At a moment of intense uncertainty, Americans are rushing to form new businesses — one positive sign for the economic recovery.
What’s happening: Applications to start businesses in the United States are at their highest level in more than a decade, according to data from the US Census Bureau. For the week ending October 3, the most recent data available, requests jumped nearly 40% from the same week one year ago.
This trend is very encouraging, according to Joseph Brusuelas, chief economist as RSM US. After a deep recession, you want a chunk of displaced workers to feel confident they can take advantage of pro-business conditions like low interest rates and strike out on their own, he said.
“This has been one of the primary catalysts of resilience of the US economy throughout its history,” Brusuelas told me.
New business applications did not noticeably increase after the recession that followed the 2008 financial crisis. Brusuelas said that was one signal that the recovery wasn’t going as planned, and that damage from people losing homes, cars and equity ran deep.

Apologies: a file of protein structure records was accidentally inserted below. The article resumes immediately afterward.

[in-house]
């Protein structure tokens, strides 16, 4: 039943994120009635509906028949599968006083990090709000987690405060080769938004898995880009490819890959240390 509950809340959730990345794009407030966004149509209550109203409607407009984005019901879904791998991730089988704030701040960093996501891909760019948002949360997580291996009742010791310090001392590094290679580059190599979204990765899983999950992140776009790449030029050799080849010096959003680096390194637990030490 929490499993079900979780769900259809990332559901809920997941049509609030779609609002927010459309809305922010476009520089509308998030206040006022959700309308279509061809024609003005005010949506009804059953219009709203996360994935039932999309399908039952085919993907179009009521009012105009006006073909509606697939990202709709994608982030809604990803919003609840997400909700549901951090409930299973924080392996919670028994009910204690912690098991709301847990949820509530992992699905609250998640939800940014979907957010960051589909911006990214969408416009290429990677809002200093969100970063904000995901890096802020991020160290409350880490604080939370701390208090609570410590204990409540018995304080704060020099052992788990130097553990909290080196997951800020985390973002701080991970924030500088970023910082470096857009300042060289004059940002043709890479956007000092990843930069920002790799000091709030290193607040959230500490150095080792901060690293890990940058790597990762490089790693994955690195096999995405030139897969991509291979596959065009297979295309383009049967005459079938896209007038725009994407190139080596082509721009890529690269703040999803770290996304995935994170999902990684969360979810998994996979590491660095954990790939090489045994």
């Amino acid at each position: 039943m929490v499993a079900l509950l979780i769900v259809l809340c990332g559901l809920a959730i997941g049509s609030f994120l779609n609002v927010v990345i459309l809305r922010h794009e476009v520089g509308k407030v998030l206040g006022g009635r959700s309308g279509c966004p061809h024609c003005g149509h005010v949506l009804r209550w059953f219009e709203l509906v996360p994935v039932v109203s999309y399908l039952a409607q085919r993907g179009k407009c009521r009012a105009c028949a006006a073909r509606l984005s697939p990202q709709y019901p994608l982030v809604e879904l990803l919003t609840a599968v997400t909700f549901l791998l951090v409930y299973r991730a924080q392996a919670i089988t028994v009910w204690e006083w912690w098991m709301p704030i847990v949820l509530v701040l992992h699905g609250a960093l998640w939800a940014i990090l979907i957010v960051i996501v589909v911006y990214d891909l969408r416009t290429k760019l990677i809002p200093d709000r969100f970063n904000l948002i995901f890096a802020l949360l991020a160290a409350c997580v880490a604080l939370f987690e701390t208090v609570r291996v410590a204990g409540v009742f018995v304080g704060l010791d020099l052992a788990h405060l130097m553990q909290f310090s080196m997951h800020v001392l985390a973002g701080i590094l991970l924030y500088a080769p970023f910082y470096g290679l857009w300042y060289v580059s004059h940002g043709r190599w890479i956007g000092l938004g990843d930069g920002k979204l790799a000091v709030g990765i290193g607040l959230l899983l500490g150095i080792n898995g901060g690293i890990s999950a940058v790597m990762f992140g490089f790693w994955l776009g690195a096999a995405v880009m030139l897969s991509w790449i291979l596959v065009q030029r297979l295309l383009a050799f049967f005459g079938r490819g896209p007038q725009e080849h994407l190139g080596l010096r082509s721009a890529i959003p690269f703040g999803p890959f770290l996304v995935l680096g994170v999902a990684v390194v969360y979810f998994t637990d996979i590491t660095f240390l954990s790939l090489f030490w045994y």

This time around, the crisis is hitting renters more than homeowners, he pointed out. That’s still troubling, but means that many Americans have held on to a key source of wealth, and may be more willing to take financial risks.
“One of the mistakes we made in the last crisis is we didn’t create the conditions for people to move toward the formation of businesses,” Brusuelas said.
Also helping: The work-from-home era is opening up new business opportunities and providing flexibility for would-be business owners. The ability to borrow cheaply is a boon, too.
In a recent research note, Goldman Sachs observed that some of the surge may be attributable to a backlog in applications from the